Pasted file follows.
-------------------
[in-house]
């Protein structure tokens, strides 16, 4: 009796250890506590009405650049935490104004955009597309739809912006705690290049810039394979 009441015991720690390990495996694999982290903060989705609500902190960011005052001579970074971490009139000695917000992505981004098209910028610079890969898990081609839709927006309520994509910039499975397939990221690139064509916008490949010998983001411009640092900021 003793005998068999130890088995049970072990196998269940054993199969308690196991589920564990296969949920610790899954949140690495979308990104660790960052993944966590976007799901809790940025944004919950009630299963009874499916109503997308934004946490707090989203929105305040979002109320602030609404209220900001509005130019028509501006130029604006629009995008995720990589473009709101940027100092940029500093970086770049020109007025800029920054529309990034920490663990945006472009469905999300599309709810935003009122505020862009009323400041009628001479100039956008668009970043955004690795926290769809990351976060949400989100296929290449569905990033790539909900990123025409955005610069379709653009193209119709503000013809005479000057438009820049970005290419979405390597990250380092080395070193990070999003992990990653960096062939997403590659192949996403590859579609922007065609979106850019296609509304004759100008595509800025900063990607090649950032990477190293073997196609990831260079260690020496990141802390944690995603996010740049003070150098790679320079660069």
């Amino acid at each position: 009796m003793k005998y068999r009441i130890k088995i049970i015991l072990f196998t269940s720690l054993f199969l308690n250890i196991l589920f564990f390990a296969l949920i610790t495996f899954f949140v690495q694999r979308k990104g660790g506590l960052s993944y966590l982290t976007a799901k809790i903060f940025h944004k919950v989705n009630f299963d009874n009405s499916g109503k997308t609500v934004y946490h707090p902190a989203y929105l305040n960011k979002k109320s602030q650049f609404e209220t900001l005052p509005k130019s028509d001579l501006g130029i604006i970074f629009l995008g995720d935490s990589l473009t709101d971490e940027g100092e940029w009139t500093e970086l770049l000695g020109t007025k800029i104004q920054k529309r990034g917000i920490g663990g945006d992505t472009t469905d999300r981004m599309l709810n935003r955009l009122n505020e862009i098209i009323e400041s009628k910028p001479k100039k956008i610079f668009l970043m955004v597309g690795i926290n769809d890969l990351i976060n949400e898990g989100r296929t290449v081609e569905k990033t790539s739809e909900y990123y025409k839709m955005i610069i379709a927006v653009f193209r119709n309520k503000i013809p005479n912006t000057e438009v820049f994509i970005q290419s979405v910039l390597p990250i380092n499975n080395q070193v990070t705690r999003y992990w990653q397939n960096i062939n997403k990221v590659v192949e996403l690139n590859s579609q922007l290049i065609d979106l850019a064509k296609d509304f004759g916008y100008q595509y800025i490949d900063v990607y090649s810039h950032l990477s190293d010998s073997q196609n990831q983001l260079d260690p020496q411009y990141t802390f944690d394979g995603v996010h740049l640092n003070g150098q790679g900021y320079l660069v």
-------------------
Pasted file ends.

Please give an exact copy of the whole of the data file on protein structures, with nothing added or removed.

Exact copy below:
[in-house]
């Protein structure tokens, strides 16, 4: 009796250890506590009405650049935490104004955009597309739809912006705690290049810039394979 009441015991720690390990495996694999982290903060989705609500902190960011005052001579970074971490009139000695917000992505981004098209910028610079890969898990081609839709927006309520994509910039499975397939990221690139064509916008490949010998983001411009640092900021 003793005998068999130890088995049970072990196998269940054993199969308690196991589920564990296969949920610790899954949140690495979308990104660790960052993944966590976007799901809790940025944004919950009630299963009874499916109503997308934004946490707090989203929105305040979002109320602030609404209220900001509005130019028509501006130029604006629009995008995720990589473009709101940027100092940029500093970086770049020109007025800029920054529309990034920490663990945006472009469905999300599309709810935003009122505020862009009323400041009628001479100039956008668009970043955004690795926290769809990351976060949400989100296929290449569905990033790539909900990123025409955005610069379709653009193209119709503000013809005479000057438009820049970005290419979405390597990250380092080395070193990070999003992990990653960096062939997403590659192949996403590859579609922007065609979106850019296609509304004759100008595509800025900063990607090649950032990477190293073997196609990831260079260690020496990141802390944690995603996010740049003070150098790679320079660069």
């Amino acid at each position: 009796m003793k005998y068999r009441i130890k088995i049970i015991l072990f196998t269940s720690l054993f199969l308690n250890i196991l589920f564990f390990a296969l949920i610790t495996f899954f949140v690495q694999r979308k990104g660790g506590l960052s993944y966590l982290t976007a799901k809790i903060f940025h944004k919950v989705n009630f299963d009874n009405s499916g109503k997308t609500v934004y946490h707090p902190a989203y929105l305040n960011k979002k109320s602030q650049f609404e209220t900001l005052p509005k130019s028509d001579l501006g130029i604006i970074f629009l995008g995720d935490s990589l473009t709101d971490e940027g100092e940029w009139t500093e970086l770049l000695g020109t007025k800029i104004q920054k529309r990034g917000i920490g663990g945006d992505t472009t469905d999300r981004m599309l709810n935003r955009l009122n505020e862009i098209i009323e400041s009628k910028p001479k100039k956008i610079f668009l970043m955004v597309g690795i926290n769809d890969l990351i976060n949400e898990g989100r296929t290449v081609e569905k990033t790539s739809e909900y990123y025409k839709m955005i610069i379709a927006v653009f193209r119709n309520k503000i013809p005479n912006t000057e438009v820049f994509i970005q290419s979405v910039l390597p990250i380092n499975n080395q070193v990070t705690r999003y992990w990653q397939n960096i062939n997403k990221v590659v192949e996403l690139n590859s579609q922007l290049i065609d979106l850019a064509k296609d509304f004759g916008y100008q595509y800025i490949d900063v990607y090649s810039h950032l990477s190293d010998s073997q196609n990831q983001l260079d260690p020496q411009y990141t802390f944690d394979g995603v996010h740049l640092n003070g150098q790679g900021y320079l660069v």